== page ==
Kieran needed a car and went to a Honda dealership. She found an Accord that she fell in love with. She was crush to learn that financing would not be approved. There were a couple of items on her credit reports showing as defaulted and unpaid. By coincidence, she recently had gotten her credit reports for something else; but she didn’t really understand what she was looking at. The accounts were paid and had a zero balance. She later contacted the credit bureau and had the report corrected and updated. But the Honda dealer said she had to wait 90 days to re-apply. They later sold that Accord to someone else. This could have been completely avoided and Kieran would have gotten the car she wanted if she would have known what the credit report was saying. Then she would have corrected it, BEFORE she applied for the loan.
That is the purpose of this article. This information will provide a basic overview of the standard credit reports. It will give the reader a guide on how to read, and understand, their credit report.
There are only 3 major credit bureaus in America. Experian (use to be TRW), Equifax, and Trans Union. Any other bureau that may be in your local area is in some way affiliated with one of these three major bureaus. Any person, or company, that pulls your credit is getting it either directly or indirectly from one of these three bureaus. These 3 are the only credit bureaus that matter in the U.S.
So… How do you read your credit report?
It is not surprising to hear that, Experian, Equifax, and Trans Union all do their reports differently. But overall it really doesn’t matter because all credit reports are basically divided into four sections: Your Identifying Information, Your Credit History, Your Public Records, and the Inquiries which have been done on you.
1) Identifying Information: This section tells everyone who you are. Your social security number, your date of birth, and your name. Your name can be listed more than once to show each different way it has been spelled over the years. If some car dealership ran an inquiry on you 10 years ago and misspelled your name, it will be on your credit reports forever. Of course for females it is going to list your maiden last name and your married last name, then if you got divorced and went back to the maiden name, if you remarried, etc. There can be a lot of variations of your name here. The important thing is to look at each one to make sure you recognize it.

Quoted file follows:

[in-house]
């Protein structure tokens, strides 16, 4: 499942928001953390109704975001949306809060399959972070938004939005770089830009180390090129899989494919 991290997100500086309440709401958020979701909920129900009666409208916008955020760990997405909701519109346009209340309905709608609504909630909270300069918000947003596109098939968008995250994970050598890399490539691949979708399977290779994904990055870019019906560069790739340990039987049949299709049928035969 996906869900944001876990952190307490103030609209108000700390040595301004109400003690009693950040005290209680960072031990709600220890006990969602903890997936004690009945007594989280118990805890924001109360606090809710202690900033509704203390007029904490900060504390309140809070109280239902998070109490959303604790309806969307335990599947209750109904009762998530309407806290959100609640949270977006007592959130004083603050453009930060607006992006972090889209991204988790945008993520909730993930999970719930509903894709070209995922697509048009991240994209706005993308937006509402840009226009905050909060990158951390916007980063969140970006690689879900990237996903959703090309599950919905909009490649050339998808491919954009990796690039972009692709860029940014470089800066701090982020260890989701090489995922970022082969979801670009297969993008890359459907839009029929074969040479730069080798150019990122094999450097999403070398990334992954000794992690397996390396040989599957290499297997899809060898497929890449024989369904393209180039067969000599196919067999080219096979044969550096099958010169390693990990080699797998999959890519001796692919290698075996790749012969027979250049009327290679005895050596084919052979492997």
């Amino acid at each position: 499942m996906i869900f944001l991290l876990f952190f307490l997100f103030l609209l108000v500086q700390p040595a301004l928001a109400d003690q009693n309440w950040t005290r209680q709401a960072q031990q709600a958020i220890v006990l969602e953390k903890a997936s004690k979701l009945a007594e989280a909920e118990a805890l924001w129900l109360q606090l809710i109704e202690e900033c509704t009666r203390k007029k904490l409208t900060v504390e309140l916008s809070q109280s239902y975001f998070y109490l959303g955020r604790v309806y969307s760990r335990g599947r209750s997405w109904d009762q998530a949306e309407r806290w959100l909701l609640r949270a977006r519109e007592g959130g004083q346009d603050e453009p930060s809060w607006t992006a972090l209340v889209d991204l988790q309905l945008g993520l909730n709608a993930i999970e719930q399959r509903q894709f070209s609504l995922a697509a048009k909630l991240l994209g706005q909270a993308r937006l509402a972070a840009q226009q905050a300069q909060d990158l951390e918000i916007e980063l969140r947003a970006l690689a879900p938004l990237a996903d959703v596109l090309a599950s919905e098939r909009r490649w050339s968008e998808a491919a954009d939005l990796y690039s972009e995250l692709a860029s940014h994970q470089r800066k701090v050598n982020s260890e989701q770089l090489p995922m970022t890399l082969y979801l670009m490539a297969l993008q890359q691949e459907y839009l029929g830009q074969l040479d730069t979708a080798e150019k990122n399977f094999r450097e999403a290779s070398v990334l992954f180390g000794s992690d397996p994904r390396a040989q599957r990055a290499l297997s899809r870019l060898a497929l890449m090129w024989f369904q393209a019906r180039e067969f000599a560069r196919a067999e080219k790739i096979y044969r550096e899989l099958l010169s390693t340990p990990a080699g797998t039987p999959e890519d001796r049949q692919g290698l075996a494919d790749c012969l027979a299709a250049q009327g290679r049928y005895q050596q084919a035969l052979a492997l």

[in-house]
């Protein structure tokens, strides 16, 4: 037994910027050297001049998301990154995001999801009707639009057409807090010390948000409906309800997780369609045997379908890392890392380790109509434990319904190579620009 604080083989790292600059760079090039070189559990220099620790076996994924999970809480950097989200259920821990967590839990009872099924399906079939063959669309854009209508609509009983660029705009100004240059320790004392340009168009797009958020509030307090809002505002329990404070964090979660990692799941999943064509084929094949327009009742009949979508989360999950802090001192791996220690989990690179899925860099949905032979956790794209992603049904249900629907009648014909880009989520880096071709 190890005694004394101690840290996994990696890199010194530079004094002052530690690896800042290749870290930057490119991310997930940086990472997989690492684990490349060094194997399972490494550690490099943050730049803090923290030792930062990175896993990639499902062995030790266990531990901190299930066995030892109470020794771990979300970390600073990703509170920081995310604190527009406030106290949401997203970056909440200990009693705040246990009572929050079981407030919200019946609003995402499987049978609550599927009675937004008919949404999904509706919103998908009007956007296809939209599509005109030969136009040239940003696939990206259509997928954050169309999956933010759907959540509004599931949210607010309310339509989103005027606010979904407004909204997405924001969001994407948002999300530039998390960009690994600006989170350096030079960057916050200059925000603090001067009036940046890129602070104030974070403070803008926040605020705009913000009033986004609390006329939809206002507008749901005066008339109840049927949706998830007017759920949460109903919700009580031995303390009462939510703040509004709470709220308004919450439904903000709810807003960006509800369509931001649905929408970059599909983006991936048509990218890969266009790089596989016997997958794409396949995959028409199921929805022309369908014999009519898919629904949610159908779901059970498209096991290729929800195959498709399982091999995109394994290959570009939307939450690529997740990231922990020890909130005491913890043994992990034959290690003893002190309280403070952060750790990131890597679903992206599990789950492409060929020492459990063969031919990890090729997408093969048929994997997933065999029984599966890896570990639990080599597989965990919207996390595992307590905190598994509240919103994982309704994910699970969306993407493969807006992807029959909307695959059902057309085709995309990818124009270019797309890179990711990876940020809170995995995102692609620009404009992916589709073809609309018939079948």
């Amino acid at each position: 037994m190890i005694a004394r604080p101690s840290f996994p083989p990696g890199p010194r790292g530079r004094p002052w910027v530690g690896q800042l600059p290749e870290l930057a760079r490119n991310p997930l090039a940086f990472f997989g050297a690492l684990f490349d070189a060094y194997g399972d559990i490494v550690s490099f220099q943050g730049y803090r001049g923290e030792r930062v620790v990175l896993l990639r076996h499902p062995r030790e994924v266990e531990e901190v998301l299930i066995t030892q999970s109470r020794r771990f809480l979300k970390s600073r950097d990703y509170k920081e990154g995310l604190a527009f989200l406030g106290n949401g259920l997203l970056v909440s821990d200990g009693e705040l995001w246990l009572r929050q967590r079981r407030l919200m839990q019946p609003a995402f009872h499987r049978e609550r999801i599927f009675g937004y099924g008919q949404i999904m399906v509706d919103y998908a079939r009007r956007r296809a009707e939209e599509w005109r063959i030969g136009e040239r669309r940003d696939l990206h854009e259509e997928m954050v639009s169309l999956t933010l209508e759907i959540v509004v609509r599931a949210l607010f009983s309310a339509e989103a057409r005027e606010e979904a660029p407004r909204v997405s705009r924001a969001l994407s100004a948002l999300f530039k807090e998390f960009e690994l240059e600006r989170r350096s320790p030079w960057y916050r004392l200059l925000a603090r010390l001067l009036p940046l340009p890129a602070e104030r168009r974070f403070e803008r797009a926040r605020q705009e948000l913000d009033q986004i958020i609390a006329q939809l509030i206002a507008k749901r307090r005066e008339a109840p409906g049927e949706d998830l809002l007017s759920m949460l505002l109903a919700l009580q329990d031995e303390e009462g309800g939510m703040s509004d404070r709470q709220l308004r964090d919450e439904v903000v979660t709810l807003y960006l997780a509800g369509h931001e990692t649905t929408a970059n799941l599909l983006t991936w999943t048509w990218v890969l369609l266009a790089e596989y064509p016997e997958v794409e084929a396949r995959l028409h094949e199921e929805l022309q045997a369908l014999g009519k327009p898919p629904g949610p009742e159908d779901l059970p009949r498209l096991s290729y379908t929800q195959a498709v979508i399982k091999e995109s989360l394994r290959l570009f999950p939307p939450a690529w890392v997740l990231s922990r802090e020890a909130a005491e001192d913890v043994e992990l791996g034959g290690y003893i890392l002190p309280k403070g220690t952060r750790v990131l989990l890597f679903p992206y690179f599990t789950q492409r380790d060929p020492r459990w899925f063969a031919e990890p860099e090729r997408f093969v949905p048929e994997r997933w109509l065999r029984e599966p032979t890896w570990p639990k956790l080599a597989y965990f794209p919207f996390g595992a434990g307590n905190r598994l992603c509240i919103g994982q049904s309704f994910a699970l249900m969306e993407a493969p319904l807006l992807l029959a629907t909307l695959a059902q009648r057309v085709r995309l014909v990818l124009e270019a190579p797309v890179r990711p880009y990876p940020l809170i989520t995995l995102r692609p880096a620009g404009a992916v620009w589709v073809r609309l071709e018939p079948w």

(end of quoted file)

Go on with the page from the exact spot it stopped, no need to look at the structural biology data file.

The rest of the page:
Other information in this identity section may include your include your current address, your previous addresses, and telephone numbers. Also driver’s license numbers, your employer, previous employers, your spouse name, etc. Anything that contributes to identifying who you are.
2) Credit History: This is also sometimes called the accounts list, or your trade lines. This section will list your current and active accounts as well as any credit you have had in the past that was reported to the credit bureau.
In general, this section is going to list everything in the past 7 years. Most agree that the credit bureaus computers automatically delete anything that has “the date of last activity” that exceeds 7 years. For example if you open a account at Sears in June 1995 and made payments every month, then got delinquent and made your last payment on March 2004. Then March 2004 is the “date of last activity” and when the 7 years will start counting down. Then, say you want to try and fix your credit and sent them a payment in Oct 2007. The 7 years will start all over again from Oct 2007.
Each account listed will include the name of the creditor and the account number. The Credit History section will also include:
- When you opened the account
- Whether the account is in your name alone or with another person
- Total amount of the loan, this is call the high credit limit or highest balance on a credit card
- How much you still owe